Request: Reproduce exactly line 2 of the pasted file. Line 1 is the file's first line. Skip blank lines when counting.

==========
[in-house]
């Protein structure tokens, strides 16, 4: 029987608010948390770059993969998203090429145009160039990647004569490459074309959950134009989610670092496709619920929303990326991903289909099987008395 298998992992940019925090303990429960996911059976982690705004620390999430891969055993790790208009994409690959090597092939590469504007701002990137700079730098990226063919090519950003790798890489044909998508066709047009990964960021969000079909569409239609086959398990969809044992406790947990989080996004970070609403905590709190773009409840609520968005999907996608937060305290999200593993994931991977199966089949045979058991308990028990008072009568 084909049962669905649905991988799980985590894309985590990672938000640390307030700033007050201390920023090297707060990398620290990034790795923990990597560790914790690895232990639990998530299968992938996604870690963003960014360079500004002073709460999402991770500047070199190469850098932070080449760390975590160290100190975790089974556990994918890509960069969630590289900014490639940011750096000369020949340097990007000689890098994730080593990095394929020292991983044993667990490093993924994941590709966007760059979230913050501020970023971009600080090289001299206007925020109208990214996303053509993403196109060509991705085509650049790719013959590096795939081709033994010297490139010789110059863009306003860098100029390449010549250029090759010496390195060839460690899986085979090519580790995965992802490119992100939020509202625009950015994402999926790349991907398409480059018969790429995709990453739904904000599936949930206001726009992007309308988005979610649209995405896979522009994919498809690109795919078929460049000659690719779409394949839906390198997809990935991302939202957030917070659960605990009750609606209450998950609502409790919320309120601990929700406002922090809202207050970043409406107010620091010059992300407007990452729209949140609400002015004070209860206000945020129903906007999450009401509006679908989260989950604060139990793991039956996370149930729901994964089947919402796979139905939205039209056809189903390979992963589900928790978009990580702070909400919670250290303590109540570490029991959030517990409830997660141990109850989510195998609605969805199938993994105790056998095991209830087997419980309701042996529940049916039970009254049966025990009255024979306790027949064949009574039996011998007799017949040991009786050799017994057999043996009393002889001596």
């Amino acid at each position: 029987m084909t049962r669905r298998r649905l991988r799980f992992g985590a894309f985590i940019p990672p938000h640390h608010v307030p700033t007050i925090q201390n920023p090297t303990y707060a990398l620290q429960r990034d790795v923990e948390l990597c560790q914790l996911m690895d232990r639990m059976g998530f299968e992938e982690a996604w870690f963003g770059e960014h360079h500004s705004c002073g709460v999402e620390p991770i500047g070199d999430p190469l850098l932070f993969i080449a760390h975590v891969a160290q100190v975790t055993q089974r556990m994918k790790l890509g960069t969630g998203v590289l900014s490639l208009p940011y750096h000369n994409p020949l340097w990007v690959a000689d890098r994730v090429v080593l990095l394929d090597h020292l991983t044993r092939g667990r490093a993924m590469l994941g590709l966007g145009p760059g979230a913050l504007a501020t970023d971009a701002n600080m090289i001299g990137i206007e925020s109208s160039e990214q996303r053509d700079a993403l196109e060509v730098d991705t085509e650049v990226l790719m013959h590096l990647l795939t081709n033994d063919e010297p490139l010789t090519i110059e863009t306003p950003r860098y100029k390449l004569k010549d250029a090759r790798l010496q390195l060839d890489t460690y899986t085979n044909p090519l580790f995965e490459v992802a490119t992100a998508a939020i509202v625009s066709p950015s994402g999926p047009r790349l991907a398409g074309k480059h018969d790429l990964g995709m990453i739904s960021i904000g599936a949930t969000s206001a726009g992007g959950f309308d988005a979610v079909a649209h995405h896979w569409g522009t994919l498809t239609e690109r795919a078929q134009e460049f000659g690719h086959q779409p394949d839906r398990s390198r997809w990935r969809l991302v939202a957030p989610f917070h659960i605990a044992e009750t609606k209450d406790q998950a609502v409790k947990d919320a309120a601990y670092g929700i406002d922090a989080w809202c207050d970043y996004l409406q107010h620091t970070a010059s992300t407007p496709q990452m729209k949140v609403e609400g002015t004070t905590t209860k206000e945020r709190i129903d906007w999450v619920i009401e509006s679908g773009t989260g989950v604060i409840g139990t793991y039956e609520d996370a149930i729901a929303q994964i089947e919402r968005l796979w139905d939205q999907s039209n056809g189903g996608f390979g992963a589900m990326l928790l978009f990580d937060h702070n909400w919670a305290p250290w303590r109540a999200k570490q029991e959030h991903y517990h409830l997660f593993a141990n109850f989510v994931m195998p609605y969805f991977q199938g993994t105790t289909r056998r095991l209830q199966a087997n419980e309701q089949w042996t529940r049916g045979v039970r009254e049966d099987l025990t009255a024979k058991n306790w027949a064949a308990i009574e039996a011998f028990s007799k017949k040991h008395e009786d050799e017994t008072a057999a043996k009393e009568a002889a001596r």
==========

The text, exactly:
């Protein structure tokens, strides 16, 4: 029987608010948390770059993969998203090429145009160039990647004569490459074309959950134009989610670092496709619920929303990326991903289909099987008395 298998992992940019925090303990429960996911059976982690705004620390999430891969055993790790208009994409690959090597092939590469504007701002990137700079730098990226063919090519950003790798890489044909998508066709047009990964960021969000079909569409239609086959398990969809044992406790947990989080996004970070609403905590709190773009409840609520968005999907996608937060305290999200593993994931991977199966089949045979058991308990028990008072009568 084909049962669905649905991988799980985590894309985590990672938000640390307030700033007050201390920023090297707060990398620290990034790795923990990597560790914790690895232990639990998530299968992938996604870690963003960014360079500004002073709460999402991770500047070199190469850098932070080449760390975590160290100190975790089974556990994918890509960069969630590289900014490639940011750096000369020949340097990007000689890098994730080593990095394929020292991983044993667990490093993924994941590709966007760059979230913050501020970023971009600080090289001299206007925020109208990214996303053509993403196109060509991705085509650049790719013959590096795939081709033994010297490139010789110059863009306003860098100029390449010549250029090759010496390195060839460690899986085979090519580790995965992802490119992100939020509202625009950015994402999926790349991907398409480059018969790429995709990453739904904000599936949930206001726009992007309308988005979610649209995405896979522009994919498809690109795919078929460049000659690719779409394949839906390198997809990935991302939202957030917070659960605990009750609606209450998950609502409790919320309120601990929700406002922090809202207050970043409406107010620091010059992300407007990452729209949140609400002015004070209860206000945020129903906007999450009401509006679908989260989950604060139990793991039956996370149930729901994964089947919402796979139905939205039209056809189903390979992963589900928790978009990580702070909400919670250290303590109540570490029991959030517990409830997660141990109850989510195998609605969805199938993994105790056998095991209830087997419980309701042996529940049916039970009254049966025990009255024979306790027949064949009574039996011998007799017949040991009786050799017994057999043996009393002889001596």